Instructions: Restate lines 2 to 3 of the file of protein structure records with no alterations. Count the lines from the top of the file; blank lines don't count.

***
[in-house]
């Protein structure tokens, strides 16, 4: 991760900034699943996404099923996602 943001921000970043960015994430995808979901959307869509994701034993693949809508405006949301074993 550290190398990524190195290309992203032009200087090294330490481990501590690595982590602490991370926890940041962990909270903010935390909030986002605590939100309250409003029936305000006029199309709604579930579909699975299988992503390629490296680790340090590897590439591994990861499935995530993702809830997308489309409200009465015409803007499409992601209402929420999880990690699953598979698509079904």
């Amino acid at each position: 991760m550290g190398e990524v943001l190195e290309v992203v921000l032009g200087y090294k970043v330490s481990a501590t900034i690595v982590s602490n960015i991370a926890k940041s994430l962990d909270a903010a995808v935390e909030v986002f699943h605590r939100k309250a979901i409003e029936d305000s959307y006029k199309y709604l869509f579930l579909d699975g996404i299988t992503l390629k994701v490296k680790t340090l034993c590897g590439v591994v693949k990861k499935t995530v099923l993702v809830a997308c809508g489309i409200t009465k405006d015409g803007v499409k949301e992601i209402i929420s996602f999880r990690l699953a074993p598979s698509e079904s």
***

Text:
């Protein structure tokens, strides 16, 4: 991760900034699943996404099923996602 943001921000970043960015994430995808979901959307869509994701034993693949809508405006949301074993 550290190398990524190195290309992203032009200087090294330490481990501590690595982590602490991370926890940041962990909270903010935390909030986002605590939100309250409003029936305000006029199309709604579930579909699975299988992503390629490296680790340090590897590439591994990861499935995530993702809830997308489309409200009465015409803007499409992601209402929420999880990690699953598979698509079904």
């Amino acid at each position: 991760m550290g190398e990524v943001l190195e290309v992203v921000l032009g200087y090294k970043v330490s481990a501590t900034i690595v982590s602490n960015i991370a926890k940041s994430l962990d909270a903010a995808v935390e909030v986002f699943h605590r939100k309250a979901i409003e029936d305000s959307y006029k199309y709604l869509f579930l579909d699975g996404i299988t992503l390629k994701v490296k680790t340090l034993c590897g590439v591994v693949k990861k499935t995530v099923l993702v809830a997308c809508g489309i409200t009465k405006d015409g803007v499409k949301e992601i209402i929420s996602f999880r990690l699953a074993p598979s698509e079904s």